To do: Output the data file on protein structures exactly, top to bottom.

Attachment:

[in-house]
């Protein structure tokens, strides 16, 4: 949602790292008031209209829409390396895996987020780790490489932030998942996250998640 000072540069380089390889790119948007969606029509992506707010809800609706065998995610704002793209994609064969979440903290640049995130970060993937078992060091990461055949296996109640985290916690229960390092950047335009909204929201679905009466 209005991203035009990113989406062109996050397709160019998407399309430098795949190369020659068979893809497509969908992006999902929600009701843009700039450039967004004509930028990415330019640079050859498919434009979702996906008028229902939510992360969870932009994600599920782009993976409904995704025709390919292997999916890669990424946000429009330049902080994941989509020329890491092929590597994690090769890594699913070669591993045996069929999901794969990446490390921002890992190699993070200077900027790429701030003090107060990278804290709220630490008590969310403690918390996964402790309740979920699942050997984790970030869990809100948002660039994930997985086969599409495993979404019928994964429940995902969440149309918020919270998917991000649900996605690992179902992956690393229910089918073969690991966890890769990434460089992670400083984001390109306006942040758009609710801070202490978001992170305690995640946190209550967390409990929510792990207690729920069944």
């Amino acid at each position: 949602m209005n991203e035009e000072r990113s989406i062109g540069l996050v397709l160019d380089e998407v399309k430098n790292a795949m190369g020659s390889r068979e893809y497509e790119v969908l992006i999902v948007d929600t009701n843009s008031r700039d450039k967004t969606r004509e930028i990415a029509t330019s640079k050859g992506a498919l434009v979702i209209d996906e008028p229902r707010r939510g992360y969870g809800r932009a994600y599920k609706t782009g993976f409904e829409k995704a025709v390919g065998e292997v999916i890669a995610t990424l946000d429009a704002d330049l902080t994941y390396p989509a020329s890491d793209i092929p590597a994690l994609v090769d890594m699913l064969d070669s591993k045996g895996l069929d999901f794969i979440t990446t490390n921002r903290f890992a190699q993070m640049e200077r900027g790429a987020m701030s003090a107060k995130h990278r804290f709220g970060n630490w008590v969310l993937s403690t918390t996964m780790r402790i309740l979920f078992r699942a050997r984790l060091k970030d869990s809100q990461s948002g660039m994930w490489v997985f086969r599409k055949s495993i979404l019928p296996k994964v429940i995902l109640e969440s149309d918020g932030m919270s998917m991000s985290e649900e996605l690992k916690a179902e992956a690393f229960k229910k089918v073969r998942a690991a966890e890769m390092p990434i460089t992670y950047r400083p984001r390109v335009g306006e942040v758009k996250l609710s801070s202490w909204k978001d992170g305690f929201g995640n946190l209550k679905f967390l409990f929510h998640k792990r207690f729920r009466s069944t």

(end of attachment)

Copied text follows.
[in-house]
């Protein structure tokens, strides 16, 4: 949602790292008031209209829409390396895996987020780790490489932030998942996250998640 000072540069380089390889790119948007969606029509992506707010809800609706065998995610704002793209994609064969979440903290640049995130970060993937078992060091990461055949296996109640985290916690229960390092950047335009909204929201679905009466 209005991203035009990113989406062109996050397709160019998407399309430098795949190369020659068979893809497509969908992006999902929600009701843009700039450039967004004509930028990415330019640079050859498919434009979702996906008028229902939510992360969870932009994600599920782009993976409904995704025709390919292997999916890669990424946000429009330049902080994941989509020329890491092929590597994690090769890594699913070669591993045996069929999901794969990446490390921002890992190699993070200077900027790429701030003090107060990278804290709220630490008590969310403690918390996964402790309740979920699942050997984790970030869990809100948002660039994930997985086969599409495993979404019928994964429940995902969440149309918020919270998917991000649900996605690992179902992956690393229910089918073969690991966890890769990434460089992670400083984001390109306006942040758009609710801070202490978001992170305690995640946190209550967390409990929510792990207690729920069944």
């Amino acid at each position: 949602m209005n991203e035009e000072r990113s989406i062109g540069l996050v397709l160019d380089e998407v399309k430098n790292a795949m190369g020659s390889r068979e893809y497509e790119v969908l992006i999902v948007d929600t009701n843009s008031r700039d450039k967004t969606r004509e930028i990415a029509t330019s640079k050859g992506a498919l434009v979702i209209d996906e008028p229902r707010r939510g992360y969870g809800r932009a994600y599920k609706t782009g993976f409904e829409k995704a025709v390919g065998e292997v999916i890669a995610t990424l946000d429009a704002d330049l902080t994941y390396p989509a020329s890491d793209i092929p590597a994690l994609v090769d890594m699913l064969d070669s591993k045996g895996l069929d999901f794969i979440t990446t490390n921002r903290f890992a190699q993070m640049e200077r900027g790429a987020m701030s003090a107060k995130h990278r804290f709220g970060n630490w008590v969310l993937s403690t918390t996964m780790r402790i309740l979920f078992r699942a050997r984790l060091k970030d869990s809100q990461s948002g660039m994930w490489v997985f086969r599409k055949s495993i979404l019928p296996k994964v429940i995902l109640e969440s149309d918020g932030m919270s998917m991000s985290e649900e996605l690992k916690a179902e992956a690393f229960k229910k089918v073969r998942a690991a966890e890769m390092p990434i460089t992670y950047r400083p984001r390109v335009g306006e942040v758009k996250l609710s801070s202490w909204k978001d992170g305690f929201g995640n946190l209550k679905f967390l409990f929510h998640k792990r207690f729920r009466s069944t």